The bat is very real, but so are the long-term questions about his position. Although he can handle third base at the moment, Segedin is not fluid there and could end up moving to the outfield down the road. His fastball ran as high as 95 when he pitched as a freshman, so he has enough arm for the hot corner or a corner outfield spot. He’s not a threat on the bases nor does he offer much speed. The back and shoulder issues are not a long-term concern, however they did rob him of a year of an important year of development at age 20.

You can see Segedin’s draft video here. YouTube offers up several clips as well, including a few of him on the mound.

2011 Outlook
Vice president of baseball operations Mark Newman confirmed that Segedin will be assigned to Low-A Charleston to begin the 2011 season, where he’ll work mostly at third base but also mix in some rightfield. His bat is more than ready for the level, and it shouldn’t be much of an issue to find both he and Rob Lyerly playing time should Segedin be promoted to High-A Tampa at some point during the season.

My Take
I’m a fan, though I wish he was a left-handed hitter. That’s nothing more than nitpicking on my part. The questions about his ultimate position suck, but it’s not often that you can land a hitter of Segedin’s caliber in the third round and for less than $400,000, so it’s a tremendous value both in terms of pick slot and signing bonus. He should climb the ladder fairly quickly, meaning he could replace Brandon Laird as the team’s best upper level corner infielder/outfielder in short order should the Yankees decide to use Laird as trade bait in the next year. Segedin will be a fun prospect to follow because he should crush Single-A pitching, and he’s simply a rock solid prospect with a nice blend of upside and probability.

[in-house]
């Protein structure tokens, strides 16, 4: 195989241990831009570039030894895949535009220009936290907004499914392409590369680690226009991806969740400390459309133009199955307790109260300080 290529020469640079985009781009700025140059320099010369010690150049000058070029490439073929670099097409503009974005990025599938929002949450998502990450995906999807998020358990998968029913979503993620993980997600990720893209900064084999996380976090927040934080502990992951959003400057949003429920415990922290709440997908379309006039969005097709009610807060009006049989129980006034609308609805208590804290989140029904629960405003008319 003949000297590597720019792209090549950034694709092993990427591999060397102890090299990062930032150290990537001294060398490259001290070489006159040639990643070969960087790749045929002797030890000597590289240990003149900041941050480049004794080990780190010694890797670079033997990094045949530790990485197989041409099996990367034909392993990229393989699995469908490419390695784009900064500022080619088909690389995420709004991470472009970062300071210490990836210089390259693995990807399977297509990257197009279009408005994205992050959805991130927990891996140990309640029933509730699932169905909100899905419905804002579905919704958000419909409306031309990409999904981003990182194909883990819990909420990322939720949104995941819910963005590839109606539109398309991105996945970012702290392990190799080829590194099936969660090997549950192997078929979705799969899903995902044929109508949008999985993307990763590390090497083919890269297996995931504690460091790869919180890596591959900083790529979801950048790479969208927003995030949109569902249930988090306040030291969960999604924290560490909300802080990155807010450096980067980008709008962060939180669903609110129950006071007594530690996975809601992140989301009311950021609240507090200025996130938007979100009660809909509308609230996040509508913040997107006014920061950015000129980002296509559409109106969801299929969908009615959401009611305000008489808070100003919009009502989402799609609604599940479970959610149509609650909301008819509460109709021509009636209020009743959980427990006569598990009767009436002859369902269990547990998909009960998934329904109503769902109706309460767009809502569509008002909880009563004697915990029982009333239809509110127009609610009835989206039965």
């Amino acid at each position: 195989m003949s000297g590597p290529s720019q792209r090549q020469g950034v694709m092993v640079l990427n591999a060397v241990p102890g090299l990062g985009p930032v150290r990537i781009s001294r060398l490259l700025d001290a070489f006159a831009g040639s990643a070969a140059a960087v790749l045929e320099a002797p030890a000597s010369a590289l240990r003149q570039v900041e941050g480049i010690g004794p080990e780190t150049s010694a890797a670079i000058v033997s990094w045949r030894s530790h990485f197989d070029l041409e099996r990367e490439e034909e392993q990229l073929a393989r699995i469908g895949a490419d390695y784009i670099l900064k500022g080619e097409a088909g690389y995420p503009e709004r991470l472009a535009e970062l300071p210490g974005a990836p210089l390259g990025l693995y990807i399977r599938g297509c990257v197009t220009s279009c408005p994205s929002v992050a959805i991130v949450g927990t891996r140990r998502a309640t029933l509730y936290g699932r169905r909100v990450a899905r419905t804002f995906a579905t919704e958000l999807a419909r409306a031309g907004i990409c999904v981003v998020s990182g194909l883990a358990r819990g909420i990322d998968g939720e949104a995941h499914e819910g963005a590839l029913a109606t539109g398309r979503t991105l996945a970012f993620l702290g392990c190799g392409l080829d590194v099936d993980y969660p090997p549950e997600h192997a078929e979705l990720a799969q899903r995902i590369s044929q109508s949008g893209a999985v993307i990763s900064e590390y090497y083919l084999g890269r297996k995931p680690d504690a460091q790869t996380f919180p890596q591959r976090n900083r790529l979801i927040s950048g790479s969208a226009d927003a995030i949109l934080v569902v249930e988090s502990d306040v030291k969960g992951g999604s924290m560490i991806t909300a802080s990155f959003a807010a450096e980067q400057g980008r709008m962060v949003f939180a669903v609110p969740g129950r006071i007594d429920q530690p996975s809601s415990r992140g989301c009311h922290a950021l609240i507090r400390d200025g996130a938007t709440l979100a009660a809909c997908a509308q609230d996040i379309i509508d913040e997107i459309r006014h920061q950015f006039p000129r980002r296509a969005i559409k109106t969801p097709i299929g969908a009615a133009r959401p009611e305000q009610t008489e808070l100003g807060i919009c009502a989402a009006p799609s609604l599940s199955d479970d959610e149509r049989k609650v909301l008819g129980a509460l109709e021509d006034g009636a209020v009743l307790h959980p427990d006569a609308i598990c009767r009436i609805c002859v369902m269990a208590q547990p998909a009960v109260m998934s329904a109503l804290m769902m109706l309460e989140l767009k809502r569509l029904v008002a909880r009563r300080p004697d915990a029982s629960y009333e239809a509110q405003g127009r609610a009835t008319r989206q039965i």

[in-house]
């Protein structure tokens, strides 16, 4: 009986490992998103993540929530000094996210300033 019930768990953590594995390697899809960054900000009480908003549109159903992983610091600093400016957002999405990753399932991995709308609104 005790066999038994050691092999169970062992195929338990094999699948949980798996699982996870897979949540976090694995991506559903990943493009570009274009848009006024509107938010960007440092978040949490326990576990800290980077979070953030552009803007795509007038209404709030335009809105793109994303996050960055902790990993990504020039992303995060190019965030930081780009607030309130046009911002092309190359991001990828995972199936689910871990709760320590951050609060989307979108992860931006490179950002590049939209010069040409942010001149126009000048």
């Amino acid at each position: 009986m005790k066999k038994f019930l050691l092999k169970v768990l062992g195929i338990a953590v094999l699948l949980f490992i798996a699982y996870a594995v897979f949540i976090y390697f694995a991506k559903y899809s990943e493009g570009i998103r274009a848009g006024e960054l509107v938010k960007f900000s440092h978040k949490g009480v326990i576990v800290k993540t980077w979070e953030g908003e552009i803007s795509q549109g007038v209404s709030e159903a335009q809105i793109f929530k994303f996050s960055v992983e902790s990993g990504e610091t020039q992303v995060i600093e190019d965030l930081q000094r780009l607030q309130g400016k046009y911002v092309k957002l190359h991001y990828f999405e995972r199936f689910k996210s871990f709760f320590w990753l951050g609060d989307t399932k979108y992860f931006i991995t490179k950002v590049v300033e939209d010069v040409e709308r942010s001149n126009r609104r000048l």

Categories : Prospect Profiles
  • PaulF

    How is his name pronounced?

    • Gary Wallace

      Not good with spelling out the phonetics, but it’s like if it were spelled Sigidin (SIG – IH – DIN). At least that’s the way the SI Yanks announcer pronounced it.

      • baseballnutcracker

        No it’s Seg like egg with an S in front, eh-din

  • AndrewYF

    Is Segedin the same kind of prospect Brad Suttle was?

    • http://www.riveraveblues.com Mike Axisa

      Yes and no. Segedin walks more and doesn’t strikeout as much. Suttle’s a switch hitter with more over-the-fence power.

  • http://twitter.com/steveh_MandAura Steve H

    Billy Butler type peak a good comp?

    • derek

      I’d say he’s got Rob Segedin type potential

  • http://twitter.com/vscafuto Vinny Scafuto

    Fun fact, my girlfriend and her brother went to high school with Rob.

  • http://slidingintohome.blogspot.com Domenic

    Segedin’s a fine prospect – I’m glad he fell as far as he did. I’m sort of surprised a team didn’t take him a bit earlier. He strikes me as a B, B- sort of prospect, and he should rocket through the system (and he would have moved even faster in a less jammed-up system). I do think that Billy Butler is a good comparison, though Segedin isn’t quite that immobile.

    Nitpicking here, but you wrote “Manga Cum Laude” – it should be “Magna Cum Laude,” unless he’s some sort of Japanese comic book laureate … which would be sort of interesting.

    • http://www.riveraveblues.com Mike Axisa

      Just a typo, fixed now.

      • JAG

        That’s disappointing in a way, I was kind of hoping he would have been some kind of expert in Japanese pop culture.

    • pete

      Segedin’s not quite as immobile as Butler, but in all likelihood, at least right now, he’s not quite (read: nearly) as good a hitter.

  • vin

    Really looking forward to watching Segedin mash in Charleston.

    I don’t really follow college baseball, but am I correct in recalling that Tulane is a decent baseball school that faces solid competition?

    • http://www.riveraveblues.com Mike Axisa

      It’s a very good baseball program, definitely.